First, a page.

Researchers at the Max Planck Institute for Human Cognitive and Brain Sciences in Leipzig, Germany have found a genetic factor that affects our ability to learn from our errors. The scientists demonstrated that men carrying the A1 mutation, which reduces the amount of dopamine D2 receptors in the brain, are less successful at learning to avoid mistakes than men who do not carry this genetic mutation. This finding has the potential to improve our understanding of the causes of addictive and compulsive behaviors.Sounds bad, right? But what if it's put this way?
Some people do not give up even when they do not succeed. They refuse to accept defeat and continue to try even when common sense tells others there's no use in trying.Here's the story.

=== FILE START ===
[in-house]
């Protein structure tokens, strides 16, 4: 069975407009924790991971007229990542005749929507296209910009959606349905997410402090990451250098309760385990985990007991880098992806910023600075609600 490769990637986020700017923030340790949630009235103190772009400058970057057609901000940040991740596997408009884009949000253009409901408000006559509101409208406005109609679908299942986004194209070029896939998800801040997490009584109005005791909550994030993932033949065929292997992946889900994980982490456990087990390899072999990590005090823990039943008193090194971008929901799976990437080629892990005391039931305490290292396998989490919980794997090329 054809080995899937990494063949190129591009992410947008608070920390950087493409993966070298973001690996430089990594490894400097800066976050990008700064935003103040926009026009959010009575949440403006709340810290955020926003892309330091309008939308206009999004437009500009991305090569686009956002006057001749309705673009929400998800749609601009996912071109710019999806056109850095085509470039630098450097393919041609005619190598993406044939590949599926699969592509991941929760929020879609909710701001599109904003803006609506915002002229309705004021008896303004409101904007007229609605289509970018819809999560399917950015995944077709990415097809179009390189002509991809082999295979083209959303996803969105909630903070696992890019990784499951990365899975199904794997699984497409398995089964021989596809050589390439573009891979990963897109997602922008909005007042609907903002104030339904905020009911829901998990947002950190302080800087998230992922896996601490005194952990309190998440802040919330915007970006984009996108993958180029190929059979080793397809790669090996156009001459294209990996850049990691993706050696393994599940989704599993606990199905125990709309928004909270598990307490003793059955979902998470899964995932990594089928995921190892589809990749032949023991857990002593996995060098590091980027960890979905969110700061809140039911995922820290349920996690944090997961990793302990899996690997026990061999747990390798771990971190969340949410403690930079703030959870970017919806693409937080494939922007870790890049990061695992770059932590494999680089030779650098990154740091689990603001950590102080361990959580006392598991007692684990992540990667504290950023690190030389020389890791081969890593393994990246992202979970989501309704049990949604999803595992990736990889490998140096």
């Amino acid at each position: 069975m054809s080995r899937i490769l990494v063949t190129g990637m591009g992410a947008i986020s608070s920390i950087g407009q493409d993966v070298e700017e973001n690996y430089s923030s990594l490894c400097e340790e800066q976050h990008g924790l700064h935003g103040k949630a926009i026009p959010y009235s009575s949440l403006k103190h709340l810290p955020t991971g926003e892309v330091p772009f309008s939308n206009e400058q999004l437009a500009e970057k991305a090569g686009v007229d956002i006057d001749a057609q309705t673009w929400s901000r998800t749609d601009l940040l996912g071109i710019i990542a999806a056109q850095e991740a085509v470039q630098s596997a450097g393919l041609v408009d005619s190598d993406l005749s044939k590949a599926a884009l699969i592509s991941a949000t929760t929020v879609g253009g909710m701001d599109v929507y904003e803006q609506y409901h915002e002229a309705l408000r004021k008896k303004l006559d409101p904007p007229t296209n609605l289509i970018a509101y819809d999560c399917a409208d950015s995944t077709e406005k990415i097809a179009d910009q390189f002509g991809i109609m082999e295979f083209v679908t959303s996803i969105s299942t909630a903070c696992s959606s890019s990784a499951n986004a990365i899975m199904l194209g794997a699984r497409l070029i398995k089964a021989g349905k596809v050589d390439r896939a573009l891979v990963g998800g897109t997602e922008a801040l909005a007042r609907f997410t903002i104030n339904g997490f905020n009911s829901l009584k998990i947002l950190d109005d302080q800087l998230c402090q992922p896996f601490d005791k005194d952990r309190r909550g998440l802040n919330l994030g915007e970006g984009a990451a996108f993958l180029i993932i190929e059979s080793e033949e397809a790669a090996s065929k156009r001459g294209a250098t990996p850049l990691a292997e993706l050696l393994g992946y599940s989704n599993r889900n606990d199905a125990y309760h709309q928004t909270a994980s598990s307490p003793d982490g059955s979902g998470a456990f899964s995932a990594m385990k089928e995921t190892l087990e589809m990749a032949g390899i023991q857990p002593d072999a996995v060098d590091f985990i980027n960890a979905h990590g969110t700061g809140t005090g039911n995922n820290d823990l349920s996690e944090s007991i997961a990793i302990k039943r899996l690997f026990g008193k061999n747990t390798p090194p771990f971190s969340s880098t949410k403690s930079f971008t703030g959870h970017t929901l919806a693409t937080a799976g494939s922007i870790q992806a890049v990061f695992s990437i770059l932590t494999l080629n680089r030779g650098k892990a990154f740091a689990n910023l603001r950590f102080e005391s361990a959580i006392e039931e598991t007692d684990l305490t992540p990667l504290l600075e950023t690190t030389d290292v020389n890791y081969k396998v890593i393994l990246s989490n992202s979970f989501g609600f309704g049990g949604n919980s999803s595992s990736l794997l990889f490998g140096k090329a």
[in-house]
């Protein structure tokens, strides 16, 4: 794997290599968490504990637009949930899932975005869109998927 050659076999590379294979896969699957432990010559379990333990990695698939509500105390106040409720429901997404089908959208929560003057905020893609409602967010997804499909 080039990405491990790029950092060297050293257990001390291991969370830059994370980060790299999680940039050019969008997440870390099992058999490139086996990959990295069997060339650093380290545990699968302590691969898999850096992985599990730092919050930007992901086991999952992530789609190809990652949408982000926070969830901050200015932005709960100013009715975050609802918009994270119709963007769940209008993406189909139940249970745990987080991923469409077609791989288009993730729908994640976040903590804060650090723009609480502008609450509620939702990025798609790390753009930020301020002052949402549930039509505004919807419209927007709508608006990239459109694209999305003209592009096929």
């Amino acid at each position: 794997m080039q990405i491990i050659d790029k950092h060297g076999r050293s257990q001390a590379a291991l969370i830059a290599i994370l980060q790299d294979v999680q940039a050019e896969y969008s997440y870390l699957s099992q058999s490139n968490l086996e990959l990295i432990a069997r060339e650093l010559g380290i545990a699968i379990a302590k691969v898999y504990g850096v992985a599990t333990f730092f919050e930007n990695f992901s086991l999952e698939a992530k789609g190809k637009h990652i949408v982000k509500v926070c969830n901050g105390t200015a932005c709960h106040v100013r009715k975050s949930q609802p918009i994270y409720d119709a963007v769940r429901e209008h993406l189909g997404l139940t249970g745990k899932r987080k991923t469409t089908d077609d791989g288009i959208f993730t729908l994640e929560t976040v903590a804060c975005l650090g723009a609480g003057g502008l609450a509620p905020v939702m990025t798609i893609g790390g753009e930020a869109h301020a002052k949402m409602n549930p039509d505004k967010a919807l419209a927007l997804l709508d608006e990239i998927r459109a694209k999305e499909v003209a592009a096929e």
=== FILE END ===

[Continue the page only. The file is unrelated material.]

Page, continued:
Tilmann Klein and Dr. Markus Ullsperger at the Max Planck Institute for Human Cognitive and Brain Sciences in Leipzig, Germany, believe they have found the genetic cause for this "stubbornness". They discovered that a single genetic mutation can determine whether people repeat their mistakes. This mutation, named the A1 mutation, is found in about one-third of the population and causes a reduction in the amount of D2 receptors in the brain, which are the docking sites for dopamine.